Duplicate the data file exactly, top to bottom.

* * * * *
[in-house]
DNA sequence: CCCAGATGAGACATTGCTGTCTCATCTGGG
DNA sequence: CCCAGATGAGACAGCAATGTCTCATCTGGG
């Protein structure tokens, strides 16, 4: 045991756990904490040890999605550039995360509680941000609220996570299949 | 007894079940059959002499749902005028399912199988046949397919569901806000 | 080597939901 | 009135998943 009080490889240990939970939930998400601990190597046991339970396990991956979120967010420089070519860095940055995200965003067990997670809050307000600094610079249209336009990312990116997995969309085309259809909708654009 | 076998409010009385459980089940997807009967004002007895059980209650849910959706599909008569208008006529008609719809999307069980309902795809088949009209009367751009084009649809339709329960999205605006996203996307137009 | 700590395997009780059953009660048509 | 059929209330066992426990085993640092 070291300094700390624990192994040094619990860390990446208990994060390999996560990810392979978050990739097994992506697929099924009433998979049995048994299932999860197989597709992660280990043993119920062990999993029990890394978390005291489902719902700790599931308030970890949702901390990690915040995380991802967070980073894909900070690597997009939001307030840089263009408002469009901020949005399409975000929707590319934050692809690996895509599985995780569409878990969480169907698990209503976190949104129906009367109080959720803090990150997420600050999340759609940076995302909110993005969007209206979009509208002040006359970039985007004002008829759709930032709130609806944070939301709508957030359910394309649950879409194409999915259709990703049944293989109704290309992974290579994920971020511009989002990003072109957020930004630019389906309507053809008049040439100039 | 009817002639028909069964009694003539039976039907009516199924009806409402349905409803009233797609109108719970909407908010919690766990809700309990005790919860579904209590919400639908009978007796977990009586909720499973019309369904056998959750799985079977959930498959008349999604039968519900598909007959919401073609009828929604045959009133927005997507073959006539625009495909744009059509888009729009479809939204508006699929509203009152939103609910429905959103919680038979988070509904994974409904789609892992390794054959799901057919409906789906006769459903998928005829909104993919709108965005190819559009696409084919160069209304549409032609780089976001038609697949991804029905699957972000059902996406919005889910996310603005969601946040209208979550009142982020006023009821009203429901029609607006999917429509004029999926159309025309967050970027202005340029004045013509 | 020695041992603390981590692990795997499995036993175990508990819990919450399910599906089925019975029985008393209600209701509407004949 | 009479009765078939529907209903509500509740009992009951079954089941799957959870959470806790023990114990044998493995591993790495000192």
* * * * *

[in-house]
DNA sequence: CCCAGATGAGACATTGCTGTCTCATCTGGG
DNA sequence: CCCAGATGAGACAGCAATGTCTCATCTGGG
């Protein structure tokens, strides 16, 4: 045991756990904490040890999605550039995360509680941000609220996570299949 | 007894079940059959002499749902005028399912199988046949397919569901806000 | 080597939901 | 009135998943 009080490889240990939970939930998400601990190597046991339970396990991956979120967010420089070519860095940055995200965003067990997670809050307000600094610079249209336009990312990116997995969309085309259809909708654009 | 076998409010009385459980089940997807009967004002007895059980209650849910959706599909008569208008006529008609719809999307069980309902795809088949009209009367751009084009649809339709329960999205605006996203996307137009 | 700590395997009780059953009660048509 | 059929209330066992426990085993640092 070291300094700390624990192994040094619990860390990446208990994060390999996560990810392979978050990739097994992506697929099924009433998979049995048994299932999860197989597709992660280990043993119920062990999993029990890394978390005291489902719902700790599931308030970890949702901390990690915040995380991802967070980073894909900070690597997009939001307030840089263009408002469009901020949005399409975000929707590319934050692809690996895509599985995780569409878990969480169907698990209503976190949104129906009367109080959720803090990150997420600050999340759609940076995302909110993005969007209206979009509208002040006359970039985007004002008829759709930032709130609806944070939301709508957030359910394309649950879409194409999915259709990703049944293989109704290309992974290579994920971020511009989002990003072109957020930004630019389906309507053809008049040439100039 | 009817002639028909069964009694003539039976039907009516199924009806409402349905409803009233797609109108719970909407908010919690766990809700309990005790919860579904209590919400639908009978007796977990009586909720499973019309369904056998959750799985079977959930498959008349999604039968519900598909007959919401073609009828929604045959009133927005997507073959006539625009495909744009059509888009729009479809939204508006699929509203009152939103609910429905959103919680038979988070509904994974409904789609892992390794054959799901057919409906789906006769459903998928005829909104993919709108965005190819559009696409084919160069209304549409032609780089976001038609697949991804029905699957972000059902996406919005889910996310603005969601946040209208979550009142982020006023009821009203429901029609607006999917429509004029999926159309025309967050970027202005340029004045013509 | 020695041992603390981590692990795997499995036993175990508990819990919450399910599906089925019975029985008393209600209701509407004949 | 009479009765078939529907209903509500509740009992009951079954089941799957959870959470806790023990114990044998493995591993790495000192």